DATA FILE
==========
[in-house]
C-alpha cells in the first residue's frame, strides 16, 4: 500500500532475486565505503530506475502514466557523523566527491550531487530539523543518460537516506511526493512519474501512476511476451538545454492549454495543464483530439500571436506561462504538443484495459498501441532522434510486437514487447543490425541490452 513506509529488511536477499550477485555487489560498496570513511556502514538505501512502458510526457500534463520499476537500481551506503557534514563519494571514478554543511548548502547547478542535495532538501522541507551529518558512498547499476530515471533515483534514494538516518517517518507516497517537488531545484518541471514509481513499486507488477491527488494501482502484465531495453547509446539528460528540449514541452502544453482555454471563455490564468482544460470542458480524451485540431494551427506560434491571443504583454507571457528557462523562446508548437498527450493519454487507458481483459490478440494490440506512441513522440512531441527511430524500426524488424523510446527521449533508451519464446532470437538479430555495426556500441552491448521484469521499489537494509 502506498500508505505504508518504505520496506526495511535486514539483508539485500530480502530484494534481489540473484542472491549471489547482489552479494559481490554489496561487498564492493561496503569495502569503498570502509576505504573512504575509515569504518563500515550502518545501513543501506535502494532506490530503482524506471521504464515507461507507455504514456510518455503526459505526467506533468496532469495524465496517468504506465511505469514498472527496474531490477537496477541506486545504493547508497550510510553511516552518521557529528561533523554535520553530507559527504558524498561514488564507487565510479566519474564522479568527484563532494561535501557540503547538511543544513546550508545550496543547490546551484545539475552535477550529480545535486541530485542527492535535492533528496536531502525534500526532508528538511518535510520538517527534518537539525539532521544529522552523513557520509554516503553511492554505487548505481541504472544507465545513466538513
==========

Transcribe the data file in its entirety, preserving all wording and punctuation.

[in-house]
C-alpha cells in the first residue's frame, strides 16, 4: 500500500532475486565505503530506475502514466557523523566527491550531487530539523543518460537516506511526493512519474501512476511476451538545454492549454495543464483530439500571436506561462504538443484495459498501441532522434510486437514487447543490425541490452 513506509529488511536477499550477485555487489560498496570513511556502514538505501512502458510526457500534463520499476537500481551506503557534514563519494571514478554543511548548502547547478542535495532538501522541507551529518558512498547499476530515471533515483534514494538516518517517518507516497517537488531545484518541471514509481513499486507488477491527488494501482502484465531495453547509446539528460528540449514541452502544453482555454471563455490564468482544460470542458480524451485540431494551427506560434491571443504583454507571457528557462523562446508548437498527450493519454487507458481483459490478440494490440506512441513522440512531441527511430524500426524488424523510446527521449533508451519464446532470437538479430555495426556500441552491448521484469521499489537494509 502506498500508505505504508518504505520496506526495511535486514539483508539485500530480502530484494534481489540473484542472491549471489547482489552479494559481490554489496561487498564492493561496503569495502569503498570502509576505504573512504575509515569504518563500515550502518545501513543501506535502494532506490530503482524506471521504464515507461507507455504514456510518455503526459505526467506533468496532469495524465496517468504506465511505469514498472527496474531490477537496477541506486545504493547508497550510510553511516552518521557529528561533523554535520553530507559527504558524498561514488564507487565510479566519474564522479568527484563532494561535501557540503547538511543544513546550508545550496543547490546551484545539475552535477550529480545535486541530485542527492535535492533528496536531502525534500526532508528538511518535510520538517527534518537539525539532521544529522552523513557520509554516503553511492554505487548505481541504472544507465545513466538513